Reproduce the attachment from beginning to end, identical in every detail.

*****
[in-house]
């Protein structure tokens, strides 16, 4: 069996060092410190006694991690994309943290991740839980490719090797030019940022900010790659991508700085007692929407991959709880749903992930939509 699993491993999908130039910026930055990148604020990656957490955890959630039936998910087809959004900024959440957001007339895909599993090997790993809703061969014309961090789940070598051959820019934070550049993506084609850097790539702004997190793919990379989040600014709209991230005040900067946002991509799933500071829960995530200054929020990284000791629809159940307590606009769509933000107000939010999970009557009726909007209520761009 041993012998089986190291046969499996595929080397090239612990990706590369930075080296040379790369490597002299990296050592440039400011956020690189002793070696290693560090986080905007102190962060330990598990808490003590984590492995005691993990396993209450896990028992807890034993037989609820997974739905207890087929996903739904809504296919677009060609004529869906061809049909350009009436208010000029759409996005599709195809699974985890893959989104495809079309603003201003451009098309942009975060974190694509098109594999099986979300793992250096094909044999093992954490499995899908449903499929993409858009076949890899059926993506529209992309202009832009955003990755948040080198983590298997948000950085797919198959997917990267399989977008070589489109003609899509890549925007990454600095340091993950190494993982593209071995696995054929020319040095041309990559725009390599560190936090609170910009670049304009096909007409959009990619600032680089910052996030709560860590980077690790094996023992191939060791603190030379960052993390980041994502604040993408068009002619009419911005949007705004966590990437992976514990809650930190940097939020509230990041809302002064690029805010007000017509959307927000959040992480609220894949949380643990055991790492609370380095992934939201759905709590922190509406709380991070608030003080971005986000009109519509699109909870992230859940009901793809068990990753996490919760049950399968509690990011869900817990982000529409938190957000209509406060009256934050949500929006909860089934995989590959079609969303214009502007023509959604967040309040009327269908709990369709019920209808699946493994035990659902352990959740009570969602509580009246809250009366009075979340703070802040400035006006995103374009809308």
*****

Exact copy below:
[in-house]
């Protein structure tokens, strides 16, 4: 069996060092410190006694991690994309943290991740839980490719090797030019940022900010790659991508700085007692929407991959709880749903992930939509 699993491993999908130039910026930055990148604020990656957490955890959630039936998910087809959004900024959440957001007339895909599993090997790993809703061969014309961090789940070598051959820019934070550049993506084609850097790539702004997190793919990379989040600014709209991230005040900067946002991509799933500071829960995530200054929020990284000791629809159940307590606009769509933000107000939010999970009557009726909007209520761009 041993012998089986190291046969499996595929080397090239612990990706590369930075080296040379790369490597002299990296050592440039400011956020690189002793070696290693560090986080905007102190962060330990598990808490003590984590492995005691993990396993209450896990028992807890034993037989609820997974739905207890087929996903739904809504296919677009060609004529869906061809049909350009009436208010000029759409996005599709195809699974985890893959989104495809079309603003201003451009098309942009975060974190694509098109594999099986979300793992250096094909044999093992954490499995899908449903499929993409858009076949890899059926993506529209992309202009832009955003990755948040080198983590298997948000950085797919198959997917990267399989977008070589489109003609899509890549925007990454600095340091993950190494993982593209071995696995054929020319040095041309990559725009390599560190936090609170910009670049304009096909007409959009990619600032680089910052996030709560860590980077690790094996023992191939060791603190030379960052993390980041994502604040993408068009002619009419911005949007705004966590990437992976514990809650930190940097939020509230990041809302002064690029805010007000017509959307927000959040992480609220894949949380643990055991790492609370380095992934939201759905709590922190509406709380991070608030003080971005986000009109519509699109909870992230859940009901793809068990990753996490919760049950399968509690990011869900817990982000529409938190957000209509406060009256934050949500929006909860089934995989590959079609969303214009502007023509959604967040309040009327269908709990369709019920209808699946493994035990659902352990959740009570969602509580009246809250009366009075979340703070802040400035006006995103374009809308």